26th December 2012
As the year draws to a close, for many of us thoughts are turning to what to wear to our New Years Eve celebrations. I’m such a sucker for dressing up, eating to excess and generally welcoming in the New Year with a sore head. What could be better than doing it all wearing something you made yourself? And when that something is a glittering, shimmering sequin maxi wrap skirt? It might just be the best night of the year. Definitely something you’ll remember long after the memories of that midnight kiss with a prince (fingers crossed) or a frog (more than likely) have faded.
- Sequin fabric measuring 1.5 x your waist in length (and 62in in width). It’s best to pick a sequin in a matte colour like bronze or copper for a subtle and less brassy style.
- Velvet ribbon
- Snap buttons
- Instant bond sewing tape (like this
- Needle and thread
Click below to read more!
I’ve wanted to make a sequin maxi skirt for quite some time but haven’t had time to spend carefully sewing all the edges. Luckily I stumbled upon instant bonding fabric tape, which acts like double sided tape but had the necessary stretch for fabric. Usually I wouldn’t be into these quick fixes (preferring to sew where possible) but this one seemed too good not to try with tricky sequins, and so I used it to finish the hems and side edges. If you have more time I definitely encourage machine or hand sewing the edges of your skirt so it lasts longer, but if you’re working to a New Years Eve deadline, bonding tape might be just the ticket!
Below is the basic pattern for your skirt. It’s super simple and there are only a few basic steps – I took the sequin fabric, made sure it was the right length and width for my body, finished the edges with instant bonding tape, then added velvet ribbon to tie in a bow at the back and finally snap buttons so it all stayed in place nicely.
2. Once you’ve cut the piece of fabric to size (everyone’s body is different so play around and trim where necessary), run the instant tape along the hems and side edges of the fabric, about 5cm/2.5in in from the edge.
3. Remove the plastic backing the whole way along.
4. Fold the edge over and press firmly onto the tape. For best results, fold over twice so no raw edge is showing.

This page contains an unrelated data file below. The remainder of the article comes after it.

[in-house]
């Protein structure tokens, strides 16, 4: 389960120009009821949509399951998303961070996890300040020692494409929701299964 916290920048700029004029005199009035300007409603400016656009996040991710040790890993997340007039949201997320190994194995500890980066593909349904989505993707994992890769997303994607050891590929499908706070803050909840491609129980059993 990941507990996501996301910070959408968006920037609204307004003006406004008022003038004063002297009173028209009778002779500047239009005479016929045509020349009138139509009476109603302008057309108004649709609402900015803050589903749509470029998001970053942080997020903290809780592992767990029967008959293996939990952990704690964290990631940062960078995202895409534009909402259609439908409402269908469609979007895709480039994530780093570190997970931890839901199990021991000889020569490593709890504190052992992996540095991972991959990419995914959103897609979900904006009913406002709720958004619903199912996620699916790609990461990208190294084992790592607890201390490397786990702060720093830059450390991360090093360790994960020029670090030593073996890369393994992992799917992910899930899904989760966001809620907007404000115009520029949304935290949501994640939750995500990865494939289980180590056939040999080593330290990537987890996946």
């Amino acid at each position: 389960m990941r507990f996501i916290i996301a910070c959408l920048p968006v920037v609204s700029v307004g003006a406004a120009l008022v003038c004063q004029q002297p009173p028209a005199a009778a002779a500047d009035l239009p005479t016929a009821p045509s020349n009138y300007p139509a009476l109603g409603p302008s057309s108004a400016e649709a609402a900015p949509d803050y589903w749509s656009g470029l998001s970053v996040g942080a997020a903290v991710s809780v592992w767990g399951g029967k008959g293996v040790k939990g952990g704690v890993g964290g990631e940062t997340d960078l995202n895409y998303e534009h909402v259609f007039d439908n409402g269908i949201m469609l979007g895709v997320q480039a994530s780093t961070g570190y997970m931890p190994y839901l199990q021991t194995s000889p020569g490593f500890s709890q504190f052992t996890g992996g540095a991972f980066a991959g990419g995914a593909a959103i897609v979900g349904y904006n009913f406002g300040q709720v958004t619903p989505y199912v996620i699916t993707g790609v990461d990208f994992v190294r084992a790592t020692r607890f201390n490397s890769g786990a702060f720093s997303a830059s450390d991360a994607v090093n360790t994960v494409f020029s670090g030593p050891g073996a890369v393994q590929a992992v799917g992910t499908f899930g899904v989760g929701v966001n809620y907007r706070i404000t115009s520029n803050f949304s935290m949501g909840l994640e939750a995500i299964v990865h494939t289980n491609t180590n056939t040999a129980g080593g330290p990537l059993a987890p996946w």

5. Do this all the way around the edges of the fabric, folding the sequins if you are dealing with the cut edge. The fabric should end up looking a little like the image below.
6. Now you are going to attach the velvet ties which will make sure the skirt is nice and tight around the waistband. Cut the velvet in half (run a lighter/match along the cut edge to stop fraying). Wrap the skirt around you and at the back pin the velvet ties in place, tying in a bow to check how it sits. Once you are sure they are sitting in the right place, use your needle and thread to sew the velvet ribbon on.
7. Each side of the velvet ties should look like this. I sewed a few lines to reinforce the two pieces.
8. Sew the snap buttons on using the needle and thread. The pattern at the top shows where I put the buttons, but it is indicative and the easiest way to check where the buttons should go is by putting the skirt on, tying the velvet ribbon and using pins to mark where the buttons should attach on both top ends of the fabric. Make sure to sew the buttons the right way up so they press together properly.
9. The back of your skirt waistband should look like this once it is done, with one side sitting over the top and one on the underside, both button down nicely.
And there you go! Such a simple piece for party celebrations, I love pairing mine with a silk midriff top or slouchy singlet and simple black flats.
I hope you all have amazing holiday celebrations that sparkle as much as the sequins you’re wearing!
4th December 2012
People sometimes ask me about what inspires my DIYs, and I think most expect that I get ideas from the runway, streetstyle, or designer collections, and naturally I find inspiration in all those places. But to be honest, more often than not I get ideas for projects from the materials I can get my hands on, regardless of how random they are (remember this
? and this
?). This skirt is the perfect example of that. My friend MISCHA